June 2, 2010
For me finding ways of rigorously figuring out how the logics work (aka “reverse engineering”) has always been an important aspect of learning programming in new languages and environments. I find myself doing this once again in Quartz Composer.
Above is a simple patch for investigating how Quartz Composer deals with images that are resized. Does it interpolate between pixels or not? In this patch I load an 8×6 pixel checkerboard image with squares sized 2×2. From the output it is obvious that QC do interpolate. If not the edges would remain hard.
The real use of this is for an application I am developing for a video screening program where we will have to deal with a mix of HD and SD resolution video. We want to maintain the maximum resolution possible for all of the videos, and the solution is to use high resolution for the projections able to deal with HD, and with SD resolution images being dynamically up-sampled. Ideally one could dream of higher quality approaches than mere linear interpolation, but at least we’ll avoid pixelation of the SD images.
June 10, 2010
Earlier on I have collaborated with Karen Kipphoff on two works, the installation Staged Bodies (Bergen kunsthall, 2005 and Høstutstillingen, Kunsnernes hus, 2006) and the stage work Floating characters (BiT Teatergarasjen, 2007).
Both of these projects used high-resolution wide-screen video projections. For Staged bodies the projection was created using two projections next to each other, with a total pixel resolution of 2048×407. A limitation of the system was a line at the verge between the two projectors. For Floating characters we developed the system furhter, adding edge-blending to create a seamless transition in the overlap region between the two projectors.
At the time being we did not find any standard video editing tools (such as Final Cut) that would enable us to work with the desired format. Instead the video playback system was developed using Max/Jitter with OpenGL GPU acceleration, wrapped up as a number of Jamoma modules.
The Igloo 360-degree digital projection environment.
In the fall we will be doing yet another (actual two) new projects as part of the ICCI 360 Festival in Plymouth. The festival will present an innovative programme of screen based multimedia and performance work from leading international 360 panoramic film makers, photographers and designers and many local and national artists and organisations.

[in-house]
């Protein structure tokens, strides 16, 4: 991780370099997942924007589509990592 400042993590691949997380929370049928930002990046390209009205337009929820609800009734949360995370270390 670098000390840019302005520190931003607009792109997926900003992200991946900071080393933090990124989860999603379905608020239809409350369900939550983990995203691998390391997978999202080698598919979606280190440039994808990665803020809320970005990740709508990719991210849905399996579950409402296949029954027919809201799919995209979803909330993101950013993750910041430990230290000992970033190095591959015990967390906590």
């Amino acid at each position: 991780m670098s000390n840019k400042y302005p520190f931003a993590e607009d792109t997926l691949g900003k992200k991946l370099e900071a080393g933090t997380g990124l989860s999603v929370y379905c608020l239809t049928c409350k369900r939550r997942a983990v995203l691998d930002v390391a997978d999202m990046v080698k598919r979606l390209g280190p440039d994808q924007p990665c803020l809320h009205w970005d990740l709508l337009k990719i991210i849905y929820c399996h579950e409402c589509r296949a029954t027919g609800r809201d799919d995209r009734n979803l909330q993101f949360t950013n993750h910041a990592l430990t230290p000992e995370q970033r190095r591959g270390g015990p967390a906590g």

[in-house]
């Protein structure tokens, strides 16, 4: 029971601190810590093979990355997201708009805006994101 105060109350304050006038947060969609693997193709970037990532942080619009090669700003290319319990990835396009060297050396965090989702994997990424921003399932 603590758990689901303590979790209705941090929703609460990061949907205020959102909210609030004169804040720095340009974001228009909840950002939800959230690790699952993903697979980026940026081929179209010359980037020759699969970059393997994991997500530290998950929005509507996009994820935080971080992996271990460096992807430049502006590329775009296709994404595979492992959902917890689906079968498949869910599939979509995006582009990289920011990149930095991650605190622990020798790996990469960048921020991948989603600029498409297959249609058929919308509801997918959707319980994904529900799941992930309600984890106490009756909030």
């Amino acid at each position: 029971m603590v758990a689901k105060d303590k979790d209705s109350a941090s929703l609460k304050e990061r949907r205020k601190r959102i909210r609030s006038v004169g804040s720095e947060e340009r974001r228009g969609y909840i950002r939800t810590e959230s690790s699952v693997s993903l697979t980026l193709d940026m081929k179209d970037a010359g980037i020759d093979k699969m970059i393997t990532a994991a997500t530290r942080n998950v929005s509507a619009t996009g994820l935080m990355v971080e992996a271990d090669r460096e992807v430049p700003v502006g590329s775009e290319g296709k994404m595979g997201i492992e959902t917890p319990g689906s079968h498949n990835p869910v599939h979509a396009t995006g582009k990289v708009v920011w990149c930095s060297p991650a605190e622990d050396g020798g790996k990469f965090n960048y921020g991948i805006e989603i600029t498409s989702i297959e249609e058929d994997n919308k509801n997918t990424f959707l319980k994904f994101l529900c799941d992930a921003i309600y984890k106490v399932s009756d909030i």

The festival arena, consisting of a huge 20m diameter dome incorporating a 62m x 6m high projection screen (the size of 7 double decker buses!) and performance space, will use cutting edge digital technology with surround sound and high resolution projection facilities to provide a fantastic immersive 360 panoramic digital experience for audiences of all ages.
Inside the Igloo. From a previous screening.
The total format of the required video is quite impressive, using 5 video projectors for a total resolution of either 9600×1080 or 5120×768 pixels. Following from our previous work, we’d like to be able to deal with all five video projections as one canvas, rather than having to author 5 parallell and independent channels. This makes it much easier to work on images stretching across several projectors, or moving and rotating along the canvas.
Over the last two days I have been checking out possible solutions for how to develop the video material. The most obvious option that comes to mind is Final Cut. Although support for HD has improved a lot over the later years, it still doesn’t seem to quite cut it. From the tests I have done so far, the highest resolution of sequences seem to be 4096×4096 pixels, matching the 4K RAW format of the RED ONE camera.
I have also looked into Avid Media Composer. More work is to be done on this, but so far I have found no indications of support resolutions past standard HD (1980×1080). The upcoming v.5 seems to support RED as well.
P=. Prototype for rendering to 9600×1080 in Max.
The solution I have a working prototype for, is Max and Jitter. Although computation is demanding, Jitter supports float32 9600×1080 matrixes, and I am able to record them using the jit.qt.record object.